If you'd actually had any experience of Irreland, you'd know that smuggling is and has always been the main industry around the border..
 
If you'd actually had any experience of Irreland, you'd know that smuggling is and has always been the main industry around the border..
Yes I do know. So a technology based frictionless border is unworkable. But you knew that.

This is why the EU has vetoed it as unworkable. However the fantasists who voted to controll the UK borders and control Immigration want no border controls on the only land border with the EU.... priceless.
 
Yes I do know. So a technology based frictionless border is unworkable. But you knew that.

This is why the EU has vetoed it as unworkable. However the fantasists who voted to controll the UK borders and control Immigration want no border controls on the only land border with the EU.... priceless.

Its perfectly workable if the EU was willing to grasp the nettle of the endemic corruption in the RoI government that has condoned smuggling as part and parcel of its economy.
Behind every smuggling racket is a TD
 

skid2

LE
Book Reviewer
There will however eventually be a quasi-hard border on the Irish side. The UK - if it has any sense - will chop import duties to zero on anything we don't actually manufacture or grow in the UK. For example, we don't grow bananas, so why have an import tax on them? Similarly, we no longer manufacture tungsten power in the the UK, so why have an import duty on it?

Goods with zero import duties will be significantly cheaper than the equivalent imported into the EU with EU import tarrifs on it, so I expect there will be substantial smuggling from NI into the ROI, then re-export of goods from the ROI into the EU as 'EU' goods - no import tax on goods moving within the single market. The profits from that will be substantial and the bulk of the fraud will occur in the ROI - hence not a UK problem.

Had the EU not weaponised the Irish border question, I suspect a workable solution could have been found before now. As it is, I suspect the EU is in the process of creating a major headache for itself. Which is a classic case of shooting yourself in the foot.

Wordsmith
Brave new brexit, we’ve people working on a zero hours contract, doing zero hours work. All we have to do now is convince the workforce to work harder and cheaper.

But don’t worry, to teach the Eu a lesson where they won’t give us a by ball, allowing us to trade and ignore their rules, as we’re special.
I’m sure the WTO will allow us to do whatever we want.

Operation Wordsmith, truckloads of goods heading over the border. No the Irish revenue will never spot that one. Especially that unapproved switchbaback out of Newry, (the name of which, entirely escapes me). Blending smoothly with the mass of traffic swirling around and across the border night and day.
I take it you’ve never been or seen it.
 
Yes I do know. So a technology based frictionless border is unworkable. But you knew that.

This is why the EU has vetoed it as unworkable. However the fantasists who voted to controll the UK borders and control Immigration want no border controls on the only land border with the EU.... priceless.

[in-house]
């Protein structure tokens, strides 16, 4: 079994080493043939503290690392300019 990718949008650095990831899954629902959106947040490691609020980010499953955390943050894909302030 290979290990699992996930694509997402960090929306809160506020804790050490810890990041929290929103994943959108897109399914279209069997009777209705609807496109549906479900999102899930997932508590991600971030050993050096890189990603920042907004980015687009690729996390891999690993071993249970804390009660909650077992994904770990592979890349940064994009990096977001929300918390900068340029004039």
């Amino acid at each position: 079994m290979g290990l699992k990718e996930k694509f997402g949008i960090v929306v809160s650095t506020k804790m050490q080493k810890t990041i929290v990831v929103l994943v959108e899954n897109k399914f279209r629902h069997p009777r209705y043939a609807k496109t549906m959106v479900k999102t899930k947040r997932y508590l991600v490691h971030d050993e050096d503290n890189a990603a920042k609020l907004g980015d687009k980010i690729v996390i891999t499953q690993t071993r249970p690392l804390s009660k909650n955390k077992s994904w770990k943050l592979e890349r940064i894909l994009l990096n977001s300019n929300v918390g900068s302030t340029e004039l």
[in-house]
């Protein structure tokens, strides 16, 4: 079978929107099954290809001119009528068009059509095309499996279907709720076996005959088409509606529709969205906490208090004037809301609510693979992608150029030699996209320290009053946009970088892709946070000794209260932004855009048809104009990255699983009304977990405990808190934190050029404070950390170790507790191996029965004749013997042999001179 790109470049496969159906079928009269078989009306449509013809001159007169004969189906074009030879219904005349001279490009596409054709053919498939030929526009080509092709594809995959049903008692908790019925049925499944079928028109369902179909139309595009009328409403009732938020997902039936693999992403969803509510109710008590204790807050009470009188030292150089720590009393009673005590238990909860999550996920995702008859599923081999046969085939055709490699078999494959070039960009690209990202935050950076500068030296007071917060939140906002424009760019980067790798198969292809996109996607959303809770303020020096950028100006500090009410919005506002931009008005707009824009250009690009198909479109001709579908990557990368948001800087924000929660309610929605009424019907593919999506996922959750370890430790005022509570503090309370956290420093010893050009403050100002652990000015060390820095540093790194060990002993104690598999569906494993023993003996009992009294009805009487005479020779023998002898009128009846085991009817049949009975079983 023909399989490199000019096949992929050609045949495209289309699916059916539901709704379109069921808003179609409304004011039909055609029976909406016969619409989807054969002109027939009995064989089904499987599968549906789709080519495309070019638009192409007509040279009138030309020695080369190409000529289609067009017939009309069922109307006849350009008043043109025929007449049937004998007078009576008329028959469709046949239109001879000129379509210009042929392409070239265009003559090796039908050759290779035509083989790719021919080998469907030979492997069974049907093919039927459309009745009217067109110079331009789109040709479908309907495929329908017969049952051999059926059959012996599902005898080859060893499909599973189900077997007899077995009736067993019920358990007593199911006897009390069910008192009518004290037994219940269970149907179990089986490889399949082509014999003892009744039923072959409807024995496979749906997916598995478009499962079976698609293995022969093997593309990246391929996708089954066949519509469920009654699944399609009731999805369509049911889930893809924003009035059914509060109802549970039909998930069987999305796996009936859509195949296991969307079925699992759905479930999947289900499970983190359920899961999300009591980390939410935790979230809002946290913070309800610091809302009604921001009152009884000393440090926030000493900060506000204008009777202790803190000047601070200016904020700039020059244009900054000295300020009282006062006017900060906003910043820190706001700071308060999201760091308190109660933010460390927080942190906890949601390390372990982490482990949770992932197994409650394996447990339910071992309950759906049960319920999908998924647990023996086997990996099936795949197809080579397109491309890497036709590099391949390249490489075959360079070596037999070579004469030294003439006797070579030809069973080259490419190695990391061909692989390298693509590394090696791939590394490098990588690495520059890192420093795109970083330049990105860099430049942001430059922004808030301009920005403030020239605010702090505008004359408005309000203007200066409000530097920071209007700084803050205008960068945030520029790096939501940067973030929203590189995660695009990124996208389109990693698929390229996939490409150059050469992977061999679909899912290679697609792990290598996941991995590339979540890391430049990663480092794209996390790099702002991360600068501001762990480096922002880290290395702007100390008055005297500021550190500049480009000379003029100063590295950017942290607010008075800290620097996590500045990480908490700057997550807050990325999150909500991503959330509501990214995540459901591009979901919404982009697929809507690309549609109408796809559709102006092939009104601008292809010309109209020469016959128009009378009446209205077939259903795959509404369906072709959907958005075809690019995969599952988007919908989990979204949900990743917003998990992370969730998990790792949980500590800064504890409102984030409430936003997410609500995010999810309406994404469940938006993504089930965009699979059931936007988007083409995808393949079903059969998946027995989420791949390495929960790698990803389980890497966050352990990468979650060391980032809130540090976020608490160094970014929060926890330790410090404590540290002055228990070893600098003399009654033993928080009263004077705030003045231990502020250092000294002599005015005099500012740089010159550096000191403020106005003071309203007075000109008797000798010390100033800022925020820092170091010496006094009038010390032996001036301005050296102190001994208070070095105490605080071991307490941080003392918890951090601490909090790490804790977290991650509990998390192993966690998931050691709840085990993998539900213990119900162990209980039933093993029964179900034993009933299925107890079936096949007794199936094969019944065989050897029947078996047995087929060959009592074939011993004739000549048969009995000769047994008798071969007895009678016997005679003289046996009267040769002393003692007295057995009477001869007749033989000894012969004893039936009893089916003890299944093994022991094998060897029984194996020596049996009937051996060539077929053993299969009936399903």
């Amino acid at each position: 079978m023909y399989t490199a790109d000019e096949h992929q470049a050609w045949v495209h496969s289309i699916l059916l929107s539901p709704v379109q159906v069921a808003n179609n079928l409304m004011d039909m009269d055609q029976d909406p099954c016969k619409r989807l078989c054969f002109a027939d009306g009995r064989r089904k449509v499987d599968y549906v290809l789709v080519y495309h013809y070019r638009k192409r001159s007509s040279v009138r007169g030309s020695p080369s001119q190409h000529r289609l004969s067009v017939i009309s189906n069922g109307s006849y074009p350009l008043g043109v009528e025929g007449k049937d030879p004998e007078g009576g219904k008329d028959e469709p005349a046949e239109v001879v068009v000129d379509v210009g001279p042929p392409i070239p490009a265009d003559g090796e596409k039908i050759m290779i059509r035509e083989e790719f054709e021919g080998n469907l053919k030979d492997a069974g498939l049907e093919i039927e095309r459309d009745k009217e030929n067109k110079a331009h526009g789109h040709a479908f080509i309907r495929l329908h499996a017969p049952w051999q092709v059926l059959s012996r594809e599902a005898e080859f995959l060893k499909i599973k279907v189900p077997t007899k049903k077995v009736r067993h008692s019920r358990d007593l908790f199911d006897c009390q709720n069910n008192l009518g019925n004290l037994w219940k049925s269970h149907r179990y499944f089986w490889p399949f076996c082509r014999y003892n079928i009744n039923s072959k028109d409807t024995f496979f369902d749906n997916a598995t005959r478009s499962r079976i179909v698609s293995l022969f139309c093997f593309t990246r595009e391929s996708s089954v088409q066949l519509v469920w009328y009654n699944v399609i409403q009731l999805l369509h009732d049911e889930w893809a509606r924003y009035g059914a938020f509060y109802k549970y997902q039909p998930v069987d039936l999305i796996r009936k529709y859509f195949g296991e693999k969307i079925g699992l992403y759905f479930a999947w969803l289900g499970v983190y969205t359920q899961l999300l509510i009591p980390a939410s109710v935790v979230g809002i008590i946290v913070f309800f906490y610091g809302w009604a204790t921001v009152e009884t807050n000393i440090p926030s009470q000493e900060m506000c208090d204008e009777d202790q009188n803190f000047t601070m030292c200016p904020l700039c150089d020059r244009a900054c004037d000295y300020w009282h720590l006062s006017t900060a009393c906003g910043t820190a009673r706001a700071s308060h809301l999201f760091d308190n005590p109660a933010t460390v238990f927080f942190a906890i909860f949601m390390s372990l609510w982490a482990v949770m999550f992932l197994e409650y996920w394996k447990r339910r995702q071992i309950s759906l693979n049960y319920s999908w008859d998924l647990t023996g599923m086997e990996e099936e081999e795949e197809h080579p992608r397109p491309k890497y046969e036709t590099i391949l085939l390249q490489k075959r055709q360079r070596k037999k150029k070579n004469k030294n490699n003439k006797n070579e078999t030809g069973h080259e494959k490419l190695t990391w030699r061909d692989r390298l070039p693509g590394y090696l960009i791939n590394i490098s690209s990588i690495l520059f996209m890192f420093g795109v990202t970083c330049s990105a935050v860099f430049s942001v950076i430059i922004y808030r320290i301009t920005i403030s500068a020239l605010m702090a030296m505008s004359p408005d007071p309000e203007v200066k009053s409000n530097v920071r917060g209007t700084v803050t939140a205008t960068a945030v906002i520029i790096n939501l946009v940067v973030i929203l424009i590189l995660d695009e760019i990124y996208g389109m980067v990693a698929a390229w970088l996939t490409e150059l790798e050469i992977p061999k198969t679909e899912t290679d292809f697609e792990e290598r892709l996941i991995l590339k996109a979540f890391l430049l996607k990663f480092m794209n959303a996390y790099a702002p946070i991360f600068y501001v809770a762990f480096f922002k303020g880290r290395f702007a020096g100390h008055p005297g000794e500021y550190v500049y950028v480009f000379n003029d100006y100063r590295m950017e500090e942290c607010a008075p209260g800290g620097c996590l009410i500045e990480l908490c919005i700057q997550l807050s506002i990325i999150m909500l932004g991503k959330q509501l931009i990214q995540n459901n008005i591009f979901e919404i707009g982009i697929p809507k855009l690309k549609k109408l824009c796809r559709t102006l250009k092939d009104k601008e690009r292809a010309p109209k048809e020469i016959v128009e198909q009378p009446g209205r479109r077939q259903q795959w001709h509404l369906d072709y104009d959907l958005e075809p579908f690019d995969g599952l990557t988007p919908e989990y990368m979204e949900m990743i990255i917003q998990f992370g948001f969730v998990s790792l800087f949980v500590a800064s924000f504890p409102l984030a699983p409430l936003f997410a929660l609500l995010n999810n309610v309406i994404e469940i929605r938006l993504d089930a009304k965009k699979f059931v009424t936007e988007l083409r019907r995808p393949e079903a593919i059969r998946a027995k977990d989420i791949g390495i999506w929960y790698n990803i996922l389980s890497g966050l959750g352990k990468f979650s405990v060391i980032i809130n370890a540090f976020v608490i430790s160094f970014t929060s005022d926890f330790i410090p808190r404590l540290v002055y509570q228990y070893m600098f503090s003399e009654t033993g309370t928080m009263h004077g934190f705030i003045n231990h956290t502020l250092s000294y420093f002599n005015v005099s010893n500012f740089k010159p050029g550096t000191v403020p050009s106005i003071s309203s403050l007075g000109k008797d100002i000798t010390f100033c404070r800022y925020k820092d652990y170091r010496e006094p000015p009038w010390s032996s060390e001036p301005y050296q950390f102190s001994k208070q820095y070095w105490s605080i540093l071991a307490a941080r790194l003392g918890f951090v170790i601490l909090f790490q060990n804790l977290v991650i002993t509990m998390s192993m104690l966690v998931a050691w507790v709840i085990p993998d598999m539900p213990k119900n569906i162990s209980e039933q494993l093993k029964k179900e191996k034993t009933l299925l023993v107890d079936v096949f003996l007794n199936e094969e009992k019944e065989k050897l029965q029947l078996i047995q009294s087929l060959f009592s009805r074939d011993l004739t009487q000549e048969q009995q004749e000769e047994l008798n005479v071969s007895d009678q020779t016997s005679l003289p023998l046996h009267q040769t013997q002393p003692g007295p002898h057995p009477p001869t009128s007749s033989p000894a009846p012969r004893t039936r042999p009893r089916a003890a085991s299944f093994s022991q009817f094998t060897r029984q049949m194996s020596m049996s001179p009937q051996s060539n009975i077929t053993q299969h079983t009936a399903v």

I own an area of land, and have control of its boundaries.

I have exercised that control by fencing off the areas where I wish to limit the movement of livestock.

Whilst other areas remain unfenced, I exercise control by placing warning signs that the land is private.

Some of my land has neither barriers nor signage, as there is no requirement for them, but I still control the boundary, and it's my prerogative as to how that may change in future.
 

Wordsmith

LE
Book Reviewer
Err...

(My bold)

EU rejects US calls to water down post-Brexit clearing rules
The European Union has rejected US calls to water down new derivatives clearing rules, saying lawmakers would not be "blackmailed". Speaking in Paris, Olivier Guersent, director general of the European Commission’s financial services directorate, said the EU had every right to supervise foreign financial firms in the same way as US regulators.

His comments come in the wake of statements made by US Commodity Futures Trading Commission (CFTC) chair Christopher Giancarlo, who threatened to prevent European banks from accessing US futures markets over EU plans for the oversight of foreign clearing houses after Brexit. Mr Guersent said: "My friend Mr Giancarlo is blackmailing legislators". Talking about the CFTC possibly blocking EU banks from accessing US markets, Mr Guersent said: "I don't like it but that is their right."

The tussle for control of a serious chunk of the clearing market has emerged as one of Brexit’s key battlegrounds.
London is the focal point for clearing derivatives in the US dollar and the euro, but the European authorities want all activity in euros to take place within the EU after Brexit.

Some 90pc of the EU-based firms use the UK for interest rate swaps, one of the most common forms of derivative contract.
The bolded section could come back to haunt the EU and cause significant financial problems for the EU in the event of a hard Brexit. Thumbing the EU note at Uncle Sam may also prove to be a red flag to the Trump bull.

This may be a case of where politics collides with the real world and comes off a very bad second best.

Wordsmith